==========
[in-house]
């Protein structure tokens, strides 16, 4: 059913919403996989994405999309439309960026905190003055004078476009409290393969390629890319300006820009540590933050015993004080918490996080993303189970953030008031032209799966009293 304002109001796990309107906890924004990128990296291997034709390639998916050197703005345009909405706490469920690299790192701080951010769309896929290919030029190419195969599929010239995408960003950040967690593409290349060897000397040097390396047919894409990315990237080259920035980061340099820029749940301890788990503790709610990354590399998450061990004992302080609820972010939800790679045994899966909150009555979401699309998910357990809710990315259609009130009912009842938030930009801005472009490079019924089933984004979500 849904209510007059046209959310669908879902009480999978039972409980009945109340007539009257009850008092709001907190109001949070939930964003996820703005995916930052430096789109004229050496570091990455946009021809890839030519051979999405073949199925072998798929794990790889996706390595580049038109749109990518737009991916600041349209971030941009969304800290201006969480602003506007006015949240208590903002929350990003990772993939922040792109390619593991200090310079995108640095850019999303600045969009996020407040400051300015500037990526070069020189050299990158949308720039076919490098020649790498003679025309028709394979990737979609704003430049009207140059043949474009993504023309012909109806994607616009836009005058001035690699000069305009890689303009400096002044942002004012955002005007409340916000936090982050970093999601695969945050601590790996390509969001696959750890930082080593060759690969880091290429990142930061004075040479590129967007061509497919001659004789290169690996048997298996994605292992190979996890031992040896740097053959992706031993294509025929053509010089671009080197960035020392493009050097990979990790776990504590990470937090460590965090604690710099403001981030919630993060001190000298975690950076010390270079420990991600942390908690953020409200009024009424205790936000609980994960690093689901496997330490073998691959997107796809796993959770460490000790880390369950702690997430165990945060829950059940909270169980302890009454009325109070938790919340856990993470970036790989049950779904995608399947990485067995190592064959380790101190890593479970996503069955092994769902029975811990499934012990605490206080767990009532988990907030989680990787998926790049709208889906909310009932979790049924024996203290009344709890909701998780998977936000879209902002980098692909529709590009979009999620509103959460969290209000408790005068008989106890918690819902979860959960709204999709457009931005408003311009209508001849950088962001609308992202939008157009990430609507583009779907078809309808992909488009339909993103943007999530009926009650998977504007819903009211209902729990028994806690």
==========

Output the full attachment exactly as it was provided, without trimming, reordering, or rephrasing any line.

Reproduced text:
[in-house]
């Protein structure tokens, strides 16, 4: 059913919403996989994405999309439309960026905190003055004078476009409290393969390629890319300006820009540590933050015993004080918490996080993303189970953030008031032209799966009293 304002109001796990309107906890924004990128990296291997034709390639998916050197703005345009909405706490469920690299790192701080951010769309896929290919030029190419195969599929010239995408960003950040967690593409290349060897000397040097390396047919894409990315990237080259920035980061340099820029749940301890788990503790709610990354590399998450061990004992302080609820972010939800790679045994899966909150009555979401699309998910357990809710990315259609009130009912009842938030930009801005472009490079019924089933984004979500 849904209510007059046209959310669908879902009480999978039972409980009945109340007539009257009850008092709001907190109001949070939930964003996820703005995916930052430096789109004229050496570091990455946009021809890839030519051979999405073949199925072998798929794990790889996706390595580049038109749109990518737009991916600041349209971030941009969304800290201006969480602003506007006015949240208590903002929350990003990772993939922040792109390619593991200090310079995108640095850019999303600045969009996020407040400051300015500037990526070069020189050299990158949308720039076919490098020649790498003679025309028709394979990737979609704003430049009207140059043949474009993504023309012909109806994607616009836009005058001035690699000069305009890689303009400096002044942002004012955002005007409340916000936090982050970093999601695969945050601590790996390509969001696959750890930082080593060759690969880091290429990142930061004075040479590129967007061509497919001659004789290169690996048997298996994605292992190979996890031992040896740097053959992706031993294509025929053509010089671009080197960035020392493009050097990979990790776990504590990470937090460590965090604690710099403001981030919630993060001190000298975690950076010390270079420990991600942390908690953020409200009024009424205790936000609980994960690093689901496997330490073998691959997107796809796993959770460490000790880390369950702690997430165990945060829950059940909270169980302890009454009325109070938790919340856990993470970036790989049950779904995608399947990485067995190592064959380790101190890593479970996503069955092994769902029975811990499934012990605490206080767990009532988990907030989680990787998926790049709208889906909310009932979790049924024996203290009344709890909701998780998977936000879209902002980098692909529709590009979009999620509103959460969290209000408790005068008989106890918690819902979860959960709204999709457009931005408003311009209508001849950088962001609308992202939008157009990430609507583009779907078809309808992909488009339909993103943007999530009926009650998977504007819903009211209902729990028994806690």